Antonio and Annie, meet Alfie

Hansel and Gretel

Antonio and Annie, meet Alfie

Welcoming students as they enter the classroom is a great joy of teaching. So many present and past colleagues and I enjoy this ritual. The welcome is a small, sacred beginning to the daily process of learning.

To my way of thinking, light humor and warmth prevail; to my students’ ways of perceiving, the humor persists, maybe. As they enter, playful, curious, or reflective forms of “How is your day?” re-connect us since our last meeting, helping me to gather each student’s cognitivesocial, and emotional readiness for the day. Once in a while, a student will ask me. Such is adolescence.

One Monday a few years ago, Antonio rushed down the hallway, giving me a huge hug.

“Mr. McRaith, I’m dating a former student of yours! She says to give you a big hug.”

Antonio is tall, relaxed, and cat-smart. But, not the hugging type. In the classroom dynamic, his intelligence listens with patience and a hint of stealth, ready to stake large positions, like how Toni Morrison’s great ghost, Beloved, could possibly incarnate a history of middle passage Africans. Or, like Shakespeare’s Lear, the ways in which a father’s suspicion and rage are easier than unfettered love. Often, Antonio’s thoughts evoke from his peers fierce questions and responses, something they, and I, love about him. His intelligence catalyzes a classroom around all the right stuff, even while he is able to maintain his swag, his “too cool for school.” Antonio has a sophisticated understanding of himself in this world.

Our college prep high school sits in the heart of one of Chicago’s toughest and poorest neighborhoods. Antonio, his classmates, and I have an AP English Language class together. Our school’s standardized test scores, society tells us, are too low; confounding those who place all their stock in that, our graduates’ on-track-to-graduate-from-college rate is among the highest in a city of more than one hundred high schools.

Unless destructive evidence demands otherwise, a student’s romantic life is for him or her, not for me or the school. But, his enthusiasm to tell me and, frankly, my own curiosity compel me. “Really, Antonio…who?”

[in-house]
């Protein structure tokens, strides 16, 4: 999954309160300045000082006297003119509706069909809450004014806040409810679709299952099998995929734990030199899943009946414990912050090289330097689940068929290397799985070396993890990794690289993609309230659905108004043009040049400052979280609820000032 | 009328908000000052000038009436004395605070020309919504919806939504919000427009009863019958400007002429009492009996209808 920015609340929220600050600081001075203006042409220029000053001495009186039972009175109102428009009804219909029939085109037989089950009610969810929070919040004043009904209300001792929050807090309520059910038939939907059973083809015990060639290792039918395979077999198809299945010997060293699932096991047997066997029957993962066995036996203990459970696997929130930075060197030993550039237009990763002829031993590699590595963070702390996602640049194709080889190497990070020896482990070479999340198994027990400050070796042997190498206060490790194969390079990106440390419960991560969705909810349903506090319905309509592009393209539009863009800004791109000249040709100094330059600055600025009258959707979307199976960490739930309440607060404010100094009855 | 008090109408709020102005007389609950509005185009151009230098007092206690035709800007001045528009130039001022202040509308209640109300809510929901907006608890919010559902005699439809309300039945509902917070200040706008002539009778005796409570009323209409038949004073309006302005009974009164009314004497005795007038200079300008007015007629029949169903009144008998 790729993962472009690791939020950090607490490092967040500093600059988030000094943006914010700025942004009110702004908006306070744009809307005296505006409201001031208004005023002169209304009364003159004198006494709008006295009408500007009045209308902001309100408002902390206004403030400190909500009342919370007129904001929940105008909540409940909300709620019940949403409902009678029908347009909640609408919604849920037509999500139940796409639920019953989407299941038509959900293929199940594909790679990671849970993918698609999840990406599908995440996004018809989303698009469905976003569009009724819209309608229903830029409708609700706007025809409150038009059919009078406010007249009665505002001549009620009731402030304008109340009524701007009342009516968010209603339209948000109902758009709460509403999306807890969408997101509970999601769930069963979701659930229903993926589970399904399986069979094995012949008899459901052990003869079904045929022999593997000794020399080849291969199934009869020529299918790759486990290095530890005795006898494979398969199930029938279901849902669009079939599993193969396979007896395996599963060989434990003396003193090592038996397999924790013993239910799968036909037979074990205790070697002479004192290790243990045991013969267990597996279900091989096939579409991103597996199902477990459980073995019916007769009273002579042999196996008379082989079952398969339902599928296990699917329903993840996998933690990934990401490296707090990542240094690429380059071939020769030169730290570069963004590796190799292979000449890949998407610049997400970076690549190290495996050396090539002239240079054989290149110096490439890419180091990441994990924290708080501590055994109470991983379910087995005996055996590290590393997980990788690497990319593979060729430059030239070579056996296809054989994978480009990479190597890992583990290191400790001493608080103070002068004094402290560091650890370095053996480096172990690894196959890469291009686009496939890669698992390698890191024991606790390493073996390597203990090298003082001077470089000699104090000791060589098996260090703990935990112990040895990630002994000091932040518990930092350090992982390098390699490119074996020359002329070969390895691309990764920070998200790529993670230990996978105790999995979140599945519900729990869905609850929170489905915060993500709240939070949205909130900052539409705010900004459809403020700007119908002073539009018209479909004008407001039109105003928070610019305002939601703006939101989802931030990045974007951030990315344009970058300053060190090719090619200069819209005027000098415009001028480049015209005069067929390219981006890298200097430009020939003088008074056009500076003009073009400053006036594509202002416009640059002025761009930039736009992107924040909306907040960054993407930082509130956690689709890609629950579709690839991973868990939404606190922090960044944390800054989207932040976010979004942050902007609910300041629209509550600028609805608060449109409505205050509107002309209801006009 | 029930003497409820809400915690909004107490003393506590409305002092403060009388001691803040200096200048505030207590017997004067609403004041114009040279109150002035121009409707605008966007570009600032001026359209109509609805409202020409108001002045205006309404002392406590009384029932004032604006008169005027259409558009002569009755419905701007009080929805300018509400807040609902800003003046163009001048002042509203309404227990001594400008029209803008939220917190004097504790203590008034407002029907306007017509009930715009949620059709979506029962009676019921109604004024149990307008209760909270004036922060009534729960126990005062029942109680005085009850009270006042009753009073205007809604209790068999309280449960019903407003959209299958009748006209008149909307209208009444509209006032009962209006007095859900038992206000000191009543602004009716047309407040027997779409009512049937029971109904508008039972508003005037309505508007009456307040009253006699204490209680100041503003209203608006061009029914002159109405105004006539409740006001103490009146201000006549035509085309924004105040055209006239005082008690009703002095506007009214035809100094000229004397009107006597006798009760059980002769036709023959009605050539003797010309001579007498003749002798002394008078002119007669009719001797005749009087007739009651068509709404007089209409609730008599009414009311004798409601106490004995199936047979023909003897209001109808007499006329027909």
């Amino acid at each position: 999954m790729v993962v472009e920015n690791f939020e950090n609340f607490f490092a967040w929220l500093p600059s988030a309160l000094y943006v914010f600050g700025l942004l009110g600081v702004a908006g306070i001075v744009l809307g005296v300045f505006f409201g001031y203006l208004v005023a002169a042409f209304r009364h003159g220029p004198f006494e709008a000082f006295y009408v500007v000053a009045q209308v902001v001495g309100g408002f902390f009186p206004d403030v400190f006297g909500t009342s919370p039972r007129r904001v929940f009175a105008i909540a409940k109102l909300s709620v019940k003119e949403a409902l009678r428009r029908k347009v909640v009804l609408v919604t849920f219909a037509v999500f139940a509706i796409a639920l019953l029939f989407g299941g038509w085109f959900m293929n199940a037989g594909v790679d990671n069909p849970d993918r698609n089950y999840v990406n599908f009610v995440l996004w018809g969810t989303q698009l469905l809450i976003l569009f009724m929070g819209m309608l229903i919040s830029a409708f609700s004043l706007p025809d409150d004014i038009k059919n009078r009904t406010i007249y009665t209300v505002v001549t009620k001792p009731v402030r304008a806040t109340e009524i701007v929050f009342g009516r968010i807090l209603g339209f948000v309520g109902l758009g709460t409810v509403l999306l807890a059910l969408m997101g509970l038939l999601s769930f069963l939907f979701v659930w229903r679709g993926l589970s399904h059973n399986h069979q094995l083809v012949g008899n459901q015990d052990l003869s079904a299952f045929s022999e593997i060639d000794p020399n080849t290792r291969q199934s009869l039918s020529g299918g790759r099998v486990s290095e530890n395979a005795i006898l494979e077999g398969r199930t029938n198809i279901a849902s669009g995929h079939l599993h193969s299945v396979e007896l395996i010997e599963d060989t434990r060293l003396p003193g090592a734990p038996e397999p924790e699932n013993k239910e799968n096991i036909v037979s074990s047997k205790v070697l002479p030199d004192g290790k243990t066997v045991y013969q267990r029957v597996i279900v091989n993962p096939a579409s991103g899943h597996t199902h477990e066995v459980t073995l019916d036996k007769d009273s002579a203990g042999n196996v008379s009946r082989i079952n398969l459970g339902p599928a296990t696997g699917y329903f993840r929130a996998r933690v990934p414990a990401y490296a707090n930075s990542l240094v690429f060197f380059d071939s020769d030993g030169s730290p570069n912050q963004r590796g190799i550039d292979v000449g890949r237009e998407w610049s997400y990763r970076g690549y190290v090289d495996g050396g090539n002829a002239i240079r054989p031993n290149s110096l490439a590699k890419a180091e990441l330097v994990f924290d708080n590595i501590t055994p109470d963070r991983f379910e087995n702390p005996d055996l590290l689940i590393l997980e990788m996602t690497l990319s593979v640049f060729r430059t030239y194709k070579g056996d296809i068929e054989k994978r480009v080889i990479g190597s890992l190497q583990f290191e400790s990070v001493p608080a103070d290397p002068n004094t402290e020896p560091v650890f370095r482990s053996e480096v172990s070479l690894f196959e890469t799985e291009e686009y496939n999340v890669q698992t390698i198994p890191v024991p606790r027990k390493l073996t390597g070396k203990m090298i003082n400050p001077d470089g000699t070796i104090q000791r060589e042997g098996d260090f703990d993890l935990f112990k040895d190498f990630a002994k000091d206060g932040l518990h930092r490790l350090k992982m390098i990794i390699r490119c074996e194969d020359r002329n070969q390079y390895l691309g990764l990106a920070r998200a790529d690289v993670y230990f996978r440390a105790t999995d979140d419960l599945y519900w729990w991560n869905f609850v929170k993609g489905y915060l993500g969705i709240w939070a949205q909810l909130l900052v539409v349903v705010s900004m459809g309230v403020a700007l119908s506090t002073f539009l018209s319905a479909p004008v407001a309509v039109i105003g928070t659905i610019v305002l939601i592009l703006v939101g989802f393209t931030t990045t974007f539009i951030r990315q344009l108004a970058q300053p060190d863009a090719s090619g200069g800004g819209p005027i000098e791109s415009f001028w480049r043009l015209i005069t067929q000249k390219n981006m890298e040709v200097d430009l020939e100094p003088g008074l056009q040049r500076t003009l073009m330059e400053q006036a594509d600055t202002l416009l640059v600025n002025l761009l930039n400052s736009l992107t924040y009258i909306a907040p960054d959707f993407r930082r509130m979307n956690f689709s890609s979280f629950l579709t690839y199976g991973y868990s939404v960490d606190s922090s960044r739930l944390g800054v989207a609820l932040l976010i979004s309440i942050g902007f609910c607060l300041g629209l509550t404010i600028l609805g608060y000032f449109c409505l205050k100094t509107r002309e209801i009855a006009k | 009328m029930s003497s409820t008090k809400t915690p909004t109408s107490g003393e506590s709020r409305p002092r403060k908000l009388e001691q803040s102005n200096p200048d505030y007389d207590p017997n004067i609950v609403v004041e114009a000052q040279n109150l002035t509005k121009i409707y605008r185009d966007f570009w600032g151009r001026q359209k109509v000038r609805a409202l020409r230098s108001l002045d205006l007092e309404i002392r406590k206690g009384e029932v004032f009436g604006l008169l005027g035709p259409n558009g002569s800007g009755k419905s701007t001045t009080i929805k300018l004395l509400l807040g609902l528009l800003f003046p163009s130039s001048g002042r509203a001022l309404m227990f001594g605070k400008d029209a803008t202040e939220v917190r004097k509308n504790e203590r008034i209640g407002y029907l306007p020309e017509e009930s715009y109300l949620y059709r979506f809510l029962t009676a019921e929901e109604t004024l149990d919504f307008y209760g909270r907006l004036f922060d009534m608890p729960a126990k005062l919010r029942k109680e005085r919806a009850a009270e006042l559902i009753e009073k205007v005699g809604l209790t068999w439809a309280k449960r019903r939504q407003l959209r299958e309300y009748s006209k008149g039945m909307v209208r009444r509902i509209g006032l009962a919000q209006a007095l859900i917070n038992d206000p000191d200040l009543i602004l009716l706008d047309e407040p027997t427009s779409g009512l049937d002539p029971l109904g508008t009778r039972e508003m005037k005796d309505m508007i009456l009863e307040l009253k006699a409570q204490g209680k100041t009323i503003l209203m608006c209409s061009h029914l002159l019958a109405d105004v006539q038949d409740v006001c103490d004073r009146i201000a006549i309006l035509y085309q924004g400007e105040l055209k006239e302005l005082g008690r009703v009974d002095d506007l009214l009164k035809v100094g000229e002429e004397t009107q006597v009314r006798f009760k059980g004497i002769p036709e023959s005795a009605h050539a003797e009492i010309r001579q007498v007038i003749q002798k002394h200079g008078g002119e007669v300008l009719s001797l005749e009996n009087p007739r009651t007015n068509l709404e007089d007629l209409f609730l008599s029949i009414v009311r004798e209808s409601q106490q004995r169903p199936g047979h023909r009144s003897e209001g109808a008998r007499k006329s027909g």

“Annie Gibbard.” He smiles a quick, deep smile. He knows I am surprised.*

“We met a month ago through Mikva Challenge and just hit it off. Last weekend two busloads of us went to Indiana to register voters. We talked the whole ride, nonstop. Annie is the best. I don’t know what it is, but we really ‘get’ each other.” As he walks into the room, no reminder to tuck in his school-logoed Oxford shirt or adjust his tie is necessary.

Annie and Antonio are both seniors in high school. Annie is white and Antonio is black. Three years earlier Annie had been a marvelously quick-witted freshman in an honors English class at my previous school, half of our city away and consistently the number one testing high school in the state of Illinois.

Annie represents one of the many reasons I loved my seven years at the school: bright, engaging students whose creativity around the challenges of learning sprung from irrepressible spirits. Having tested exceptionally well enough to gain access into the school, this school’s students were phenomenal by most any measure, certainly by any I value.

In 1999 Chicago opened this $55 million educational investment**, a selective enrollment high school***, to be the flagship of the nine in the city. To my way of thinking, like the investment in Chicago’s eight other selective enrollment high schools, that was and remains a great investment, a rich return reaped every year as the school’s graduates disperse into the wider realms of our society.

The architecture of this school truly inspires. Generous sunlight pours through floor to ceiling windows in the bi-level library, lunchroom, atria, and hallways – as well as in lots of classrooms. Technology quietly regulates the temperature and humidity in each room. The theater boasts the size and production quality of a small college’s. The well apportioned gym and pool ensure that the physical development of the learner will not lag behind the cognitive and social/emotional. Throughout, polished terrazzo floors reflect the solid promise upon which society builds the future of these young people.

The elementary school building in which Antonio has hugged me exudes lots of century-old character, like wainscoting painted a school color red and classrooms with high ceilings and beautiful built-in bookcases. To me, the building is quaint: when I first arrived almost six years ago, I would smile at having to reach down to the knee-level chalk tray; the students had no context for my hip-level expectation. If one either doesn’t understand or — worse yet — accepts how our society privileges the learning environments of those who test higher, how can one understand the seemingly trivial irony of chalk tray differences? The students at Antonio’s and my school did have context for a few things, though: they understood that we had a tiny, elementary school gym with no bleachers and no library or pool, that our roof often leaked, and that a century-old heating system could make some science classrooms so hot that the students seemed like the experiment. And, the mice, well, lets just say we use lots of steel wool to plug holes in classrooms.